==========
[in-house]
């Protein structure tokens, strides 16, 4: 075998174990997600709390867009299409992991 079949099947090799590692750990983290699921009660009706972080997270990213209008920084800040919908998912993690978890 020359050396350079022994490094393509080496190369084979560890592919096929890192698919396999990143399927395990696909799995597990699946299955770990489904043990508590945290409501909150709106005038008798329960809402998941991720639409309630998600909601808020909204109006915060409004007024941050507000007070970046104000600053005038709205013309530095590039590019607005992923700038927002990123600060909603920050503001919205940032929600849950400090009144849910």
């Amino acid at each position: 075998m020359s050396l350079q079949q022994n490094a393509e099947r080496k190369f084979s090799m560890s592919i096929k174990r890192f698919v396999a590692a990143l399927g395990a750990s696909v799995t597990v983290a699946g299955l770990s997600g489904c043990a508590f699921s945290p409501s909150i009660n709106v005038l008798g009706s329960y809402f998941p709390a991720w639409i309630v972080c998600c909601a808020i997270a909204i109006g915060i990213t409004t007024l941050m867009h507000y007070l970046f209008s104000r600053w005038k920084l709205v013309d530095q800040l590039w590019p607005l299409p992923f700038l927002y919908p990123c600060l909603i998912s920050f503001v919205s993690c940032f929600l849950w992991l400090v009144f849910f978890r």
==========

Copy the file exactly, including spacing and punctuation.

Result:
[in-house]
């Protein structure tokens, strides 16, 4: 075998174990997600709390867009299409992991 079949099947090799590692750990983290699921009660009706972080997270990213209008920084800040919908998912993690978890 020359050396350079022994490094393509080496190369084979560890592919096929890192698919396999990143399927395990696909799995597990699946299955770990489904043990508590945290409501909150709106005038008798329960809402998941991720639409309630998600909601808020909204109006915060409004007024941050507000007070970046104000600053005038709205013309530095590039590019607005992923700038927002990123600060909603920050503001919205940032929600849950400090009144849910």
């Amino acid at each position: 075998m020359s050396l350079q079949q022994n490094a393509e099947r080496k190369f084979s090799m560890s592919i096929k174990r890192f698919v396999a590692a990143l399927g395990a750990s696909v799995t597990v983290a699946g299955l770990s997600g489904c043990a508590f699921s945290p409501s909150i009660n709106v005038l008798g009706s329960y809402f998941p709390a991720w639409i309630v972080c998600c909601a808020i997270a909204i109006g915060i990213t409004t007024l941050m867009h507000y007070l970046f209008s104000r600053w005038k920084l709205v013309d530095q800040l590039w590019p607005l299409p992923f700038l927002y919908p990123c600060l909603i998912s920050f503001v919205s993690c940032f929600l849950w992991l400090v009144f849910f978890r």